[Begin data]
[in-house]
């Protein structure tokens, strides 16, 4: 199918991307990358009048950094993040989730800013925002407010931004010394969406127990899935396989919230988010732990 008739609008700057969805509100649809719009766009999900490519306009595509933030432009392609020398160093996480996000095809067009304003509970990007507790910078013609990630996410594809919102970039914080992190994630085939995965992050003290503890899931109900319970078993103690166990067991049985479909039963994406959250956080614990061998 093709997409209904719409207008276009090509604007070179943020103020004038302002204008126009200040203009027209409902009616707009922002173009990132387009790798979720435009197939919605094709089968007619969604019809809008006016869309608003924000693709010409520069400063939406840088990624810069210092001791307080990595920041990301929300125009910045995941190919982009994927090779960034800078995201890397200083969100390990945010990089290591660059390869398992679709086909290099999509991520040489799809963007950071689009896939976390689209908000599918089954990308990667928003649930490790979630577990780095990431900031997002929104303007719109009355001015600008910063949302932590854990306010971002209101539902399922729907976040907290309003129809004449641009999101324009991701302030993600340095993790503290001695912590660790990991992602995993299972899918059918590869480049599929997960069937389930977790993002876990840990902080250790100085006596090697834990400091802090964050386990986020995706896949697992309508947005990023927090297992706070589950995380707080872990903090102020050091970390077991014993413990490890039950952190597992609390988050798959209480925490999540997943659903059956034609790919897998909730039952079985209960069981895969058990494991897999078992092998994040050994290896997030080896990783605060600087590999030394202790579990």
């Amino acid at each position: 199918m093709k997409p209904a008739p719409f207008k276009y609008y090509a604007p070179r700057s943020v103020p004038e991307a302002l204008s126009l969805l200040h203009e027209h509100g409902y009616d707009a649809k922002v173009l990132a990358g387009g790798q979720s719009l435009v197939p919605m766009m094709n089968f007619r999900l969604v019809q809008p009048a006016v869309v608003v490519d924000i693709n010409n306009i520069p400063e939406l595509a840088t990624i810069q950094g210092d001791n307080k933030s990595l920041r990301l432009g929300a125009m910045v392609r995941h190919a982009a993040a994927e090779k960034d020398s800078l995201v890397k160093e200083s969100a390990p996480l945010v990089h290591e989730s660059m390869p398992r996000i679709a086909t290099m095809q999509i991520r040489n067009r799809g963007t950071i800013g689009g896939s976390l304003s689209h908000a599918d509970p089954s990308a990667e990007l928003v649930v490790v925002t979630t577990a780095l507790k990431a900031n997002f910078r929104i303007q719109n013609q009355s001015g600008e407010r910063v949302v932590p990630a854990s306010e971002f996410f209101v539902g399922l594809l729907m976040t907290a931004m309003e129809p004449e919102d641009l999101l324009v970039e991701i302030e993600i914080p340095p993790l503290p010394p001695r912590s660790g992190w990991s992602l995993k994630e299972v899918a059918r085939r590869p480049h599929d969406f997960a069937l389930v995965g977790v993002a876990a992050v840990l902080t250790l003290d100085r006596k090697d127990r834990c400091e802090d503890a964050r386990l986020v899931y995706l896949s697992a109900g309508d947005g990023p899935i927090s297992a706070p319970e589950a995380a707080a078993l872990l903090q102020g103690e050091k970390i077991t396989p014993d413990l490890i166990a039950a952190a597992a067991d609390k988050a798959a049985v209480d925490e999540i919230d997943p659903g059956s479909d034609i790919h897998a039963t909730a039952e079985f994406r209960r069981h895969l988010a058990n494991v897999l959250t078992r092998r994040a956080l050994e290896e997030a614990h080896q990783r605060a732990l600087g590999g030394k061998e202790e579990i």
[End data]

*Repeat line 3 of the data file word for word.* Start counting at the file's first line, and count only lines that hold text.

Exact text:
């Amino acid at each position: 199918m093709k997409p209904a008739p719409f207008k276009y609008y090509a604007p070179r700057s943020v103020p004038e991307a302002l204008s126009l969805l200040h203009e027209h509100g409902y009616d707009a649809k922002v173009l990132a990358g387009g790798q979720s719009l435009v197939p919605m766009m094709n089968f007619r999900l969604v019809q809008p009048a006016v869309v608003v490519d924000i693709n010409n306009i520069p400063e939406l595509a840088t990624i810069q950094g210092d001791n307080k933030s990595l920041r990301l432009g929300a125009m910045v392609r995941h190919a982009a993040a994927e090779k960034d020398s800078l995201v890397k160093e200083s969100a390990p996480l945010v990089h290591e989730s660059m390869p398992r996000i679709a086909t290099m095809q999509i991520r040489n067009r799809g963007t950071i800013g689009g896939s976390l304003s689209h908000a599918d509970p089954s990308a990667e990007l928003v649930v490790v925002t979630t577990a780095l507790k990431a900031n997002f910078r929104i303007q719109n013609q009355s001015g600008e407010r910063v949302v932590p990630a854990s306010e971002f996410f209101v539902g399922l594809l729907m976040t907290a931004m309003e129809p004449e919102d641009l999101l324009v970039e991701i302030e993600i914080p340095p993790l503290p010394p001695r912590s660790g992190w990991s992602l995993k994630e299972v899918a059918r085939r590869p480049h599929d969406f997960a069937l389930v995965g977790v993002a876990a992050v840990l902080t250790l003290d100085r006596k090697d127990r834990c400091e802090d503890a964050r386990l986020v899931y995706l896949s697992a109900g309508d947005g990023p899935i927090s297992a706070p319970e589950a995380a707080a078993l872990l903090q102020g103690e050091k970390i077991t396989p014993d413990l490890i166990a039950a952190a597992a067991d609390k988050a798959a049985v209480d925490e999540i919230d997943p659903g059956s479909d034609i790919h897998a039963t909730a039952e079985f994406r209960r069981h895969l988010a058990n494991v897999l959250t078992r092998r994040a956080l050994e290896e997030a614990h080896q990783r605060a732990l600087g590999g030394k061998e202790e579990i």